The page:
Since the federal tobacco program ended in 2005, tobacco production has changed and reliable data about the industry has not kept pace with the transition.

To support the long-term sustainability and vitality of U.S. tobacco production, Philip Morris USA, in cooperation with Philip Morris International Management SA, has funded the establishment of the Center for Tobacco Grower Research at the University of Tennessee Institute of Agriculture. The center will coordinate with other land grant universities in tobacco-producing states to provide timely research in the areas of U.S. tobacco production, economics and markets.

Daniel Green, familiar throughout the tobacco community for his work with the Burley Tobacco Growers Cooperative Association and as a former Extension associate working on tobacco policy issues, coordinates the new center. Green is working with UT’s well known tobacco policy analyst Kelly Tiller.

Green is excited about his new opportunity to contribute to the industry.

“The U.S. tobacco crop is expected to exceed $1 billion in value this year. Tobacco remains the most important cash crop for hundreds of rural communities,” he says. “The work of the center will benefit these rural communities, tobacco growers and others interested in the tobacco industry.”

Green says traditional production information such as the amount of tobacco grown and harvested, the amount sold, the location of growers, and conditions affecting tobacco growth, including weather, disease and labor issues has not been regularly available since 2005. “Such information is necessary to monitoring the vitality of the industry,” he says.

The center is charged with publishing regular summaries of industry-related research. The information will be available to the entire industry, including agricultural organizations and leadership, manufacturers and former, current and potential future growers.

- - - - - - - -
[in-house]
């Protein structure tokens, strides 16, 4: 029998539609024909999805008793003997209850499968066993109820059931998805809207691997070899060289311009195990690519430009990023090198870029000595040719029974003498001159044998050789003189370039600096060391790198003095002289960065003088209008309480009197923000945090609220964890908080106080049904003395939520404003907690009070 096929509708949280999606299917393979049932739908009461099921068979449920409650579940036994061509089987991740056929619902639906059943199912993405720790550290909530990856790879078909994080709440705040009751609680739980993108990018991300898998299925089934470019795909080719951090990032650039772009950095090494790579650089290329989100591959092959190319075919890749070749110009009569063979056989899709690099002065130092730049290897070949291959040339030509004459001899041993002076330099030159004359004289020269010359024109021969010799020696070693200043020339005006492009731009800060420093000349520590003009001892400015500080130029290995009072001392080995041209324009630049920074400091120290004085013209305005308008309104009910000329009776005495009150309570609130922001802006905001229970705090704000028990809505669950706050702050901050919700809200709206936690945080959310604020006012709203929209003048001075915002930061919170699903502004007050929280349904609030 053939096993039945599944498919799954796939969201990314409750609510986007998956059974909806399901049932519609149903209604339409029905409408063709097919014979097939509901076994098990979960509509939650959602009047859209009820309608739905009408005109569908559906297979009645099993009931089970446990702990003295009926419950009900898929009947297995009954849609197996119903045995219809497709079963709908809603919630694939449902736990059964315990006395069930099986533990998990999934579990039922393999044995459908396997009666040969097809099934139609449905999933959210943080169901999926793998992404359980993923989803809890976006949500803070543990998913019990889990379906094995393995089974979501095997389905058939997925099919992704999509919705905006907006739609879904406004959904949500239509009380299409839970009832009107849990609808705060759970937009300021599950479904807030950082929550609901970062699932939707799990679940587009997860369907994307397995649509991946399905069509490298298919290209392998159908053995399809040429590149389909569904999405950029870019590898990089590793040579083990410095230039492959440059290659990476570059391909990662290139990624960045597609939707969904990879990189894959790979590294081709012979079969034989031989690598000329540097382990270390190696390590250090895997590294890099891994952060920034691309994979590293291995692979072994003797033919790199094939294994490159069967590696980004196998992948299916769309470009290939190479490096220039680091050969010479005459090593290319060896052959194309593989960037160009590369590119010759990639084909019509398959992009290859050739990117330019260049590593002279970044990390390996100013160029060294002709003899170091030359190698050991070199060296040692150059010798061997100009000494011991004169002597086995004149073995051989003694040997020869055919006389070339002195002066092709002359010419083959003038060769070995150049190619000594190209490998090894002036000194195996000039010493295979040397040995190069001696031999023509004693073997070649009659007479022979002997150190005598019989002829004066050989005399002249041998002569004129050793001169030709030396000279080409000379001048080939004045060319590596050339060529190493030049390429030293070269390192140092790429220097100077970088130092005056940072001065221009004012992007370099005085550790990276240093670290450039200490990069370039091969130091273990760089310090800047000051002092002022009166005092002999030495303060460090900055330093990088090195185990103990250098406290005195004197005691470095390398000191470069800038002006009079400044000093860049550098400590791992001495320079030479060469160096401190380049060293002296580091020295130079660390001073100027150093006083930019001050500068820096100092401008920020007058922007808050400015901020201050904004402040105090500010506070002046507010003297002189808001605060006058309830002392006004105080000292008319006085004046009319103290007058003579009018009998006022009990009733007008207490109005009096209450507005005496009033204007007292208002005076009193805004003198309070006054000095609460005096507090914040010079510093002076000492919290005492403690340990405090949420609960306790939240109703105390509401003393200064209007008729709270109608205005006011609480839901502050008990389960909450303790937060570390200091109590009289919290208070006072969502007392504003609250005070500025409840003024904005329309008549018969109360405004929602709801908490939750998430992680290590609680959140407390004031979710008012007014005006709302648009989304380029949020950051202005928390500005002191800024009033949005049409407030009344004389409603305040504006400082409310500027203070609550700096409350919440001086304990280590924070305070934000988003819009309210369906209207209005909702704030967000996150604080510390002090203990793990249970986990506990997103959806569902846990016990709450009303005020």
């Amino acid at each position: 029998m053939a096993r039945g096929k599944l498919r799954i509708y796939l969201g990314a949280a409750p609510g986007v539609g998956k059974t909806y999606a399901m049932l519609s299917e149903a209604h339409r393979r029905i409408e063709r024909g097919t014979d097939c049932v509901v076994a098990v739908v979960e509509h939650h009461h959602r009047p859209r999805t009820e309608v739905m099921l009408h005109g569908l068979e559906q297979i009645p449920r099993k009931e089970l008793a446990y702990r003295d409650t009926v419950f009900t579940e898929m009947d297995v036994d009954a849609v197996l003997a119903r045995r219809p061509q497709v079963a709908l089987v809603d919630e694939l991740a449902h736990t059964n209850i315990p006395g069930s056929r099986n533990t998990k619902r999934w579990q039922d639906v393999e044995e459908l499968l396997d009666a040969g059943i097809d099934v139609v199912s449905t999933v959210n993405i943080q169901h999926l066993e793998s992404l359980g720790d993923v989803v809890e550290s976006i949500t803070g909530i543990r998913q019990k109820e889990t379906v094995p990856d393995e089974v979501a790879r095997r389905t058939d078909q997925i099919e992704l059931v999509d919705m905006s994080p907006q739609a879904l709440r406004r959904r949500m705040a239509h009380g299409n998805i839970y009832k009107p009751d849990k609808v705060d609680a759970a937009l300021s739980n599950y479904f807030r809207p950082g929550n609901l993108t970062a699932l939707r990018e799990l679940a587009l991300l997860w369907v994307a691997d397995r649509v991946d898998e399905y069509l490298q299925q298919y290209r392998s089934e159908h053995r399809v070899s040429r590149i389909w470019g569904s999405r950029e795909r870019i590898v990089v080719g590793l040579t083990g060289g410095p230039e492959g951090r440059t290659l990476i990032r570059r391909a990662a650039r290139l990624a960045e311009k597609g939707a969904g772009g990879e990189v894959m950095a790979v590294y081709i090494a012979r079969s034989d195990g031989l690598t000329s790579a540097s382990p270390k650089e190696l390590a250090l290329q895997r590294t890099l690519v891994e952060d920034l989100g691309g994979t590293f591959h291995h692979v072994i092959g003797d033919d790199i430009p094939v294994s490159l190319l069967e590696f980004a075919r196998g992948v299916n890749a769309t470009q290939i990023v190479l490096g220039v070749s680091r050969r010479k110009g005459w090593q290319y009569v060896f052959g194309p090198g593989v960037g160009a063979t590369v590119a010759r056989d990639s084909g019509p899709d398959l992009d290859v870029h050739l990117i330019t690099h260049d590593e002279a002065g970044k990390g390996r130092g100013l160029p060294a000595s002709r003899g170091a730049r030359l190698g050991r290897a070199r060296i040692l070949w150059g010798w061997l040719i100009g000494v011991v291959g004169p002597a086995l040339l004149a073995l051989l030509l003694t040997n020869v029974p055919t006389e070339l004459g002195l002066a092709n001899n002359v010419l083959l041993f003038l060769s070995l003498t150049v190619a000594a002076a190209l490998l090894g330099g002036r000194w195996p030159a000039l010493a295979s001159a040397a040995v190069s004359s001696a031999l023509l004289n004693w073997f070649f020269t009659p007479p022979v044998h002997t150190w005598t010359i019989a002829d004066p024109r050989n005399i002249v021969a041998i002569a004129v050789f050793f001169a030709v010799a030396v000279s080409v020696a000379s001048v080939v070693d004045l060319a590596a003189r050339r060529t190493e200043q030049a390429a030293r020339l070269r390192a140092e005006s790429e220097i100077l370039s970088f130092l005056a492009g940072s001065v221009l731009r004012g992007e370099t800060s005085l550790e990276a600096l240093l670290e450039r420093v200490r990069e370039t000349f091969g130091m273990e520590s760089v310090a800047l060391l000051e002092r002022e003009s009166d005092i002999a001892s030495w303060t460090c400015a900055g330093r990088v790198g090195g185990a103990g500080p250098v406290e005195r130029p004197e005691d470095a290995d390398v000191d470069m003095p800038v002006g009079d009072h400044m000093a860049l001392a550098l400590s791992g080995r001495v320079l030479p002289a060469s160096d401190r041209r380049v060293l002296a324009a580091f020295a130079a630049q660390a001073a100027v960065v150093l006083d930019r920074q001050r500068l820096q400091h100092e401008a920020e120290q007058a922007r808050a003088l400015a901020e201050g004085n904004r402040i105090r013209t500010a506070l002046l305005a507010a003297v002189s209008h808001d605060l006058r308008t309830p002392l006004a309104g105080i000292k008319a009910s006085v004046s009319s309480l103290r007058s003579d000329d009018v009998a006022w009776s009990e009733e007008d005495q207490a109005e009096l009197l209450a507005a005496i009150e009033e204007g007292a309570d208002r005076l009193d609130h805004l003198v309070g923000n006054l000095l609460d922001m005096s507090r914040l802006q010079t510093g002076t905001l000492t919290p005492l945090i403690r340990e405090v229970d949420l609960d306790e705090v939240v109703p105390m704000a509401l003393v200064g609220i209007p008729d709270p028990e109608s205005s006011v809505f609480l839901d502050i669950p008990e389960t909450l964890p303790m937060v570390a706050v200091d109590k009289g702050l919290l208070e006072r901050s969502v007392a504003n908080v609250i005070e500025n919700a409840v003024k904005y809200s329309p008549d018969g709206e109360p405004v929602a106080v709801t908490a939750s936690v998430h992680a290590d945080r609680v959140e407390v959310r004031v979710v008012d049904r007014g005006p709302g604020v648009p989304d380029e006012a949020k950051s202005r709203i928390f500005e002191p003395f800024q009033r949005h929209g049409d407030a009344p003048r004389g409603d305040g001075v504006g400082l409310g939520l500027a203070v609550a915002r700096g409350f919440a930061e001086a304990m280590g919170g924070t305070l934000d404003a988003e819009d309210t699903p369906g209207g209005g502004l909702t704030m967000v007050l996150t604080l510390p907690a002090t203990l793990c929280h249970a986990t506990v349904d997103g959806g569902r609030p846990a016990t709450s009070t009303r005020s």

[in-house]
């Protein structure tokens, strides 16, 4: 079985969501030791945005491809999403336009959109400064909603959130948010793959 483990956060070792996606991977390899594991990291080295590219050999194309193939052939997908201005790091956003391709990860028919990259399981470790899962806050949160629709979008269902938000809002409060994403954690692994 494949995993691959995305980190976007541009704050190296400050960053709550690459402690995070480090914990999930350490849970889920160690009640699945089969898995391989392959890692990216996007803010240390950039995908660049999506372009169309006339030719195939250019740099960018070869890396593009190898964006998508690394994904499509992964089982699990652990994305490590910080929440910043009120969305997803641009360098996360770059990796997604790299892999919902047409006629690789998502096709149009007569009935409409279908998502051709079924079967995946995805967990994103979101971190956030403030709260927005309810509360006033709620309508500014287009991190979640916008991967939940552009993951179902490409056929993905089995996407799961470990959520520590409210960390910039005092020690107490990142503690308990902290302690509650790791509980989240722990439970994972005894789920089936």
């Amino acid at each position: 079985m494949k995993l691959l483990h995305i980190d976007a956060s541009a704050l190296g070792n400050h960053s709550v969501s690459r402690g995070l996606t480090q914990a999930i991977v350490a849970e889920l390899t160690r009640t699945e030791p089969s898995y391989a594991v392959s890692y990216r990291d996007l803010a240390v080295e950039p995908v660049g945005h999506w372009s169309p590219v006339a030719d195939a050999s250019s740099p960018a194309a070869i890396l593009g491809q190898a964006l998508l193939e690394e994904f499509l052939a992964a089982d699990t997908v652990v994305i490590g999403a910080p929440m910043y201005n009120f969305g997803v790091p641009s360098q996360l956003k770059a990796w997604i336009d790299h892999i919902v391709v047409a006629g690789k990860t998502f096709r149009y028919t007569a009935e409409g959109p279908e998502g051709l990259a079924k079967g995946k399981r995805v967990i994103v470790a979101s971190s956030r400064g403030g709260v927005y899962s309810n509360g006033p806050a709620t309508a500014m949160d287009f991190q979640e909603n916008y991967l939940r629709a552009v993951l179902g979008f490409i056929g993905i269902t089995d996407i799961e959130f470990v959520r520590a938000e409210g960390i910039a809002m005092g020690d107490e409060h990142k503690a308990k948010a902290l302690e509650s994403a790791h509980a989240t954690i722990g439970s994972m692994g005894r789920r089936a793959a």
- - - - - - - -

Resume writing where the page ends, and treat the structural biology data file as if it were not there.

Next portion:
“While the center’s primary objective will be to collect and disseminate information necessary to enhance the long-term sustainability of U.S. tobacco production, research conducted by the center may improve the success of current growers or attract new or former growers to the industry,” Green explains.

Philip Morris USA, in cooperation with Philip Morris International Management SA, provided $445,000 in funding to establish the center. “Because American tobacco is the backbone of our blends, a stable supply of U.S. tobacco is very important to Philip Morris USA,” says Jeanette Hubbard, Philip Morris USA’s vice-president of Leaf. “That’s why we are pleased to work with the University of Tennessee to support sustainability of U.S. tobacco production through the research conducted by the center. The University of Tennessee has an established record of academic rigor and the UT Agricultural Policy Analysis Center is widely recognized by the tobacco community for its tobacco-related research and outreach programs.”

Among the center’s first projects is to create a database of growers. Green says the center needs the database to gather information about U.S. tobacco production. Grower participation is completely voluntary and only summary data will be available to the public. Each specific grower’s information will remain confidential. “The purpose of the database will be to develop accurate research analyses and summaries,” Green says.

The center will encourage grower participation by working with organizations whose members may include tobacco growers and through participation in tobacco-related events.

Green plans to publish the center’s first summaries early in 2008.

For more information, or to volunteer to participate in the database, visit the center’s Web site: http://www.TobaccoGrowerResearch.com or contact Green at 1-866-974-0414, e-mail dgreen19@utk.edu.